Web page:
Teachers and other staff were at Ewing Elementary School on Tuesday gathering their belongings in an attempt to clean out the school. For many, Ewing elementary was a home away from home.
Ewing elementary is one of three schools voted to be closed by the Lee County School Board on July 17. The other two schools were Keokee and Stickleyville.
Closing the schools is estimated to save approximately $61,000 annually in utility and maintenance cost. Structural concerns was one of the main reasons discussed for closing Ewing.
The savings will go toward dealing with a $2.1 million budget deficit that was fueled by reductions in state and federal funding and a mandate from the Virginia General Assembly to give employees a 5 percent raise to cover a required increase in Virginia Retirement System contributions.
Students from Ewing will be sent to either Rose Hill or Elydale elementary schools. It has been mentioned that K-4 students will be transferred to Rose Hill while 5-7 students go to Elydale, but nothing is official. The school had 165 students last year.
Many of the teachers at the school Tuesday expressed the emotions toward the school’s immanent closing. Rosie Crockett has taught at the school for 28 years and is now being transferred to Elydale.
“It’s like a death in the family,” said Crockett in reference to the school closing. “It’s heartbreaking.”
Lisa Barnes-Smith, another teacher at the school, said the school was very child-oriented and got the job done effectively. Ewing was one of the top performing schools in the county according to Barnes-Smith.
“A lot of the children that came here came out of the area to be here,” said Barnes-Smith. Barnes-Smith said a lot of the parents liked Ewing.
Ewing Elementary student Clint Crocket expressed his opinion of the school closing. “I don’t like it because I’ve been here since kindergarten. I didn’t want them to close it.”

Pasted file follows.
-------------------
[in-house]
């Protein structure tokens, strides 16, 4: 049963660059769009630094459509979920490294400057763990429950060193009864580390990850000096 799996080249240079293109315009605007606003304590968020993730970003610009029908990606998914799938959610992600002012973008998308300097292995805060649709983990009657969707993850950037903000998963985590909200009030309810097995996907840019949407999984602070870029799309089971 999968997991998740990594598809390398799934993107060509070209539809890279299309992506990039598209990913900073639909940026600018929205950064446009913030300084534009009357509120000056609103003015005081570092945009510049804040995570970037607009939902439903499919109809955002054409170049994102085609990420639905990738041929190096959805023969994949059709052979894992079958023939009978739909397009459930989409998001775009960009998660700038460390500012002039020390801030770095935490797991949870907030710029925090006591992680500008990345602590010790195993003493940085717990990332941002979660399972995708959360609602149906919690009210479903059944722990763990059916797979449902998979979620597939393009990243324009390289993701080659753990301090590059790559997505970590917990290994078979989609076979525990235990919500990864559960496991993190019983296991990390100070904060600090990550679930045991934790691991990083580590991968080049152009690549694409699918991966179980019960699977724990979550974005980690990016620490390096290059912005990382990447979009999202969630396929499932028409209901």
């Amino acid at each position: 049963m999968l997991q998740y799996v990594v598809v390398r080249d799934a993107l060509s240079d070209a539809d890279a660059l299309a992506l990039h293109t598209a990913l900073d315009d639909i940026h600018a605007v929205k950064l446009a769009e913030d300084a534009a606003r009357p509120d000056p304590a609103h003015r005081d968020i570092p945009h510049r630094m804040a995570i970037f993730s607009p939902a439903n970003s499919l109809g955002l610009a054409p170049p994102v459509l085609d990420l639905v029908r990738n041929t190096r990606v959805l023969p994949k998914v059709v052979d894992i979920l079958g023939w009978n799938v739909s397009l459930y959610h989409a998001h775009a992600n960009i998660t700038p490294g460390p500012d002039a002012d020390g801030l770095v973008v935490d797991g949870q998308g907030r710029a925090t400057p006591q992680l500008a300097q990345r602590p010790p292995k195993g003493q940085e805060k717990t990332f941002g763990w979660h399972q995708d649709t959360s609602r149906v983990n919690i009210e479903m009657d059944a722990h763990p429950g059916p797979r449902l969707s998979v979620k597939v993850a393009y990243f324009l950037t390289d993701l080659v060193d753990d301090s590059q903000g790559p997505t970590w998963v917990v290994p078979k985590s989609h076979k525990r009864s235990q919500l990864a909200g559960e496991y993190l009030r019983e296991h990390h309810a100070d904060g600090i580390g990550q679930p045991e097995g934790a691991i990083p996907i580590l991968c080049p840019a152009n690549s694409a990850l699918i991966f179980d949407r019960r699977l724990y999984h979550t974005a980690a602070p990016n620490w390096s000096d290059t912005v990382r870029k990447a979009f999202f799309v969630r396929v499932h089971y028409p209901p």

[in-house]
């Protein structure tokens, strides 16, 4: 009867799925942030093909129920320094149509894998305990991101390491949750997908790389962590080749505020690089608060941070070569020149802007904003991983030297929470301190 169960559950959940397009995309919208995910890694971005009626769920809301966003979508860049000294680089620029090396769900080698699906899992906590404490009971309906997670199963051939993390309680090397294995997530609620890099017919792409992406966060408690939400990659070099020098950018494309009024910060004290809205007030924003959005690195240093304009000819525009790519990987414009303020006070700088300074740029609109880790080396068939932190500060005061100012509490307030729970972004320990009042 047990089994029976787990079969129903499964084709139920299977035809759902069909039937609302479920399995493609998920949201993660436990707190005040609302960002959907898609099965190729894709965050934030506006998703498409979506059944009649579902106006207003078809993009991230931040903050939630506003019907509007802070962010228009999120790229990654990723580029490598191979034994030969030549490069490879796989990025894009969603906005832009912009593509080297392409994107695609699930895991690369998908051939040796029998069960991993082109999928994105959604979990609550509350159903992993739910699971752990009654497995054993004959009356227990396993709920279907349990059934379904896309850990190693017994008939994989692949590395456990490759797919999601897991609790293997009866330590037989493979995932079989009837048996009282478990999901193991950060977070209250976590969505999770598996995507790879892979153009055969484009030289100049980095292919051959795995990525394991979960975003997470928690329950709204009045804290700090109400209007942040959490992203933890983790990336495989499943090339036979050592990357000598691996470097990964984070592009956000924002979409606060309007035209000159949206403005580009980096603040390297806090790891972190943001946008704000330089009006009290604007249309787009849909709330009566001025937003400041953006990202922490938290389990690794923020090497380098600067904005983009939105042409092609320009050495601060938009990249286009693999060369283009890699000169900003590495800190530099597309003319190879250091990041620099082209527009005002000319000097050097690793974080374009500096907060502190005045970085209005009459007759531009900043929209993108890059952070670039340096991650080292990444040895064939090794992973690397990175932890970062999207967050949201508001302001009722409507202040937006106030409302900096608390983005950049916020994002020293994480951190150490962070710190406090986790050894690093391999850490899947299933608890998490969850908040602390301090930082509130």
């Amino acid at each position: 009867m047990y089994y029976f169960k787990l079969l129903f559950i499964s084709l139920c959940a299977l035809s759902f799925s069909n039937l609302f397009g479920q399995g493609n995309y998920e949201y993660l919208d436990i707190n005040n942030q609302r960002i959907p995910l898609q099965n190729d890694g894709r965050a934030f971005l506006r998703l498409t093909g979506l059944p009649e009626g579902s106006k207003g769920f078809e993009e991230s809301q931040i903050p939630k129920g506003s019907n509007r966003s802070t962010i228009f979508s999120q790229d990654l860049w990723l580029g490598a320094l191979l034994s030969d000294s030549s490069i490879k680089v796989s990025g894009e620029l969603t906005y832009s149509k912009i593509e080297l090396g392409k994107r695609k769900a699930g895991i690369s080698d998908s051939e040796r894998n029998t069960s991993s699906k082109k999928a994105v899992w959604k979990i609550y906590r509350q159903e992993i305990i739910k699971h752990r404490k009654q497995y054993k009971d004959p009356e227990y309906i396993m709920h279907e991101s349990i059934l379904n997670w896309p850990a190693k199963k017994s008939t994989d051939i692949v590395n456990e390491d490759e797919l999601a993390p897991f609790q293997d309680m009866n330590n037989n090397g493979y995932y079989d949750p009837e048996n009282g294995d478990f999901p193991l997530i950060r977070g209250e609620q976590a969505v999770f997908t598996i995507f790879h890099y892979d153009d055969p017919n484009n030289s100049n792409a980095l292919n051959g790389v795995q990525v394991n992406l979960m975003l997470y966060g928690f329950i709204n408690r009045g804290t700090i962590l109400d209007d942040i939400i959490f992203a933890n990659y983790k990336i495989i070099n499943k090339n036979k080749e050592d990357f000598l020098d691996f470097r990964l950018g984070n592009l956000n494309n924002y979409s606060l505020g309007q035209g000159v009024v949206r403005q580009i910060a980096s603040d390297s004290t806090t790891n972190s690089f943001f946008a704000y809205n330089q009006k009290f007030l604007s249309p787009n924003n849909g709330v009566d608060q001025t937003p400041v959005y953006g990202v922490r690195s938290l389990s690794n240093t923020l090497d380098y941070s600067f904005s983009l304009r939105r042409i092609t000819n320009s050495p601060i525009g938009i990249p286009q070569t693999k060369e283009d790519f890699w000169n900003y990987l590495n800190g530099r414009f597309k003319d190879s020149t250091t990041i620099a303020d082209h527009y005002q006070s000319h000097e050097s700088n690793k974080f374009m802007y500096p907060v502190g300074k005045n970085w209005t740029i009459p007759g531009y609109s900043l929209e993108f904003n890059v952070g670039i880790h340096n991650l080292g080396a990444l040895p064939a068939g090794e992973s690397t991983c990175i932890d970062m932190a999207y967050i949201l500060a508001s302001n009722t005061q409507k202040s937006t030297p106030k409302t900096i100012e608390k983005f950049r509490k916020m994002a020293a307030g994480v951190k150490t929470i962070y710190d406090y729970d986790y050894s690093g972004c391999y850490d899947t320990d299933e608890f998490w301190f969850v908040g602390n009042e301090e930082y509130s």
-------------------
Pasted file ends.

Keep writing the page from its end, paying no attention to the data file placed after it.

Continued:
Crocket is entering the fourth grade. He said he really enjoyed the way the teachers and staff treated him. He enjoyed going to school at Ewing.
Rebecca Cheek, who taught at Ewing for 13 years, had a very personal connection with the school. She attended school at Ewing when she was a child.
She taught in the same room as the teacher that inspired her to pursue the profession. The teacher passed away at the school.
“Everyday when I walk in the door and I feel like I’m overwhelmed, I can feel him here with me. I can’t take that with me anywhere else,” said Cheek.
Cheek also had a nephew pass away and there is a tree that is planted outside of her classroom window in memory of him.
“I can look out there and see his tree anytime that I need to, and I can’t take that with me.”
Cheek said that the school feels more like home than work to her. She feels like the board has torn apart a family.
“I will do the best I can for my students wherever I’m at, but my heart is broken,” said Cheek.
Principal Jerry Hounshell said that the closing of the school is devastating. Hounshell, who would have been principal of the school 26 years in October, has a child that went to school at Ewing.
He believes that many of the students will be devastated by the closing. He stated it would be a new experience for them.
Unofficially, Hounshell believes that he will be reassigned to Lee County High School as the assistant principal.
“There is not much we can do about it,” said Hounshell. “We are going to have to pick up the pieces and go to our respective schools, get involved and make the best of it.”
Anthony Cloud is a staff writer for the Middlesboro Daily News. He can be contacted via email at firstname.lastname@example.org.